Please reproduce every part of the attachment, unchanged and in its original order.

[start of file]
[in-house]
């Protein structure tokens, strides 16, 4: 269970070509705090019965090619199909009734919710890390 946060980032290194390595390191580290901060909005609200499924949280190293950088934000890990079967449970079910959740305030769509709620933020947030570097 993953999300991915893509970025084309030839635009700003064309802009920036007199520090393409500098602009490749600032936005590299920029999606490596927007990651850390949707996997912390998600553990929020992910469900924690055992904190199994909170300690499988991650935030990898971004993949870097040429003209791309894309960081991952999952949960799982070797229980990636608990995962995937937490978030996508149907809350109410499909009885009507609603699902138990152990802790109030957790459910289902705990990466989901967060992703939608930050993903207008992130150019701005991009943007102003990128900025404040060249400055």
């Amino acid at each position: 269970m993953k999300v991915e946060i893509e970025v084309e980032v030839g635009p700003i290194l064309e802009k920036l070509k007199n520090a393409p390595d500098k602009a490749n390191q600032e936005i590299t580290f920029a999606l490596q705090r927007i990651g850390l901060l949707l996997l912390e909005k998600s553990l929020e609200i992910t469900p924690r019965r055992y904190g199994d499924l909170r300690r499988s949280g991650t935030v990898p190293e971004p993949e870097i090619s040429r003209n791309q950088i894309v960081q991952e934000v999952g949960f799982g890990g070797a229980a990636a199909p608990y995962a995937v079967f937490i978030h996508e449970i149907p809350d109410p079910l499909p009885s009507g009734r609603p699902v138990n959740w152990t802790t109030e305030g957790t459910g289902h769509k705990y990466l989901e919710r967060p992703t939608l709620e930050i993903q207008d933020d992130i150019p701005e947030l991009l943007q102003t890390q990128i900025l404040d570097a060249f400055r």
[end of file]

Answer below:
[in-house]
């Protein structure tokens, strides 16, 4: 269970070509705090019965090619199909009734919710890390 946060980032290194390595390191580290901060909005609200499924949280190293950088934000890990079967449970079910959740305030769509709620933020947030570097 993953999300991915893509970025084309030839635009700003064309802009920036007199520090393409500098602009490749600032936005590299920029999606490596927007990651850390949707996997912390998600553990929020992910469900924690055992904190199994909170300690499988991650935030990898971004993949870097040429003209791309894309960081991952999952949960799982070797229980990636608990995962995937937490978030996508149907809350109410499909009885009507609603699902138990152990802790109030957790459910289902705990990466989901967060992703939608930050993903207008992130150019701005991009943007102003990128900025404040060249400055």
């Amino acid at each position: 269970m993953k999300v991915e946060i893509e970025v084309e980032v030839g635009p700003i290194l064309e802009k920036l070509k007199n520090a393409p390595d500098k602009a490749n390191q600032e936005i590299t580290f920029a999606l490596q705090r927007i990651g850390l901060l949707l996997l912390e909005k998600s553990l929020e609200i992910t469900p924690r019965r055992y904190g199994d499924l909170r300690r499988s949280g991650t935030v990898p190293e971004p993949e870097i090619s040429r003209n791309q950088i894309v960081q991952e934000v999952g949960f799982g890990g070797a229980a990636a199909p608990y995962a995937v079967f937490i978030h996508e449970i149907p809350d109410p079910l499909p009885s009507g009734r609603p699902v138990n959740w152990t802790t109030e305030g957790t459910g289902h769509k705990y990466l989901e919710r967060p992703t939608l709620e930050i993903q207008d933020d992130i150019p701005e947030l991009l943007q102003t890390q990128i900025l404040d570097a060249f400055r």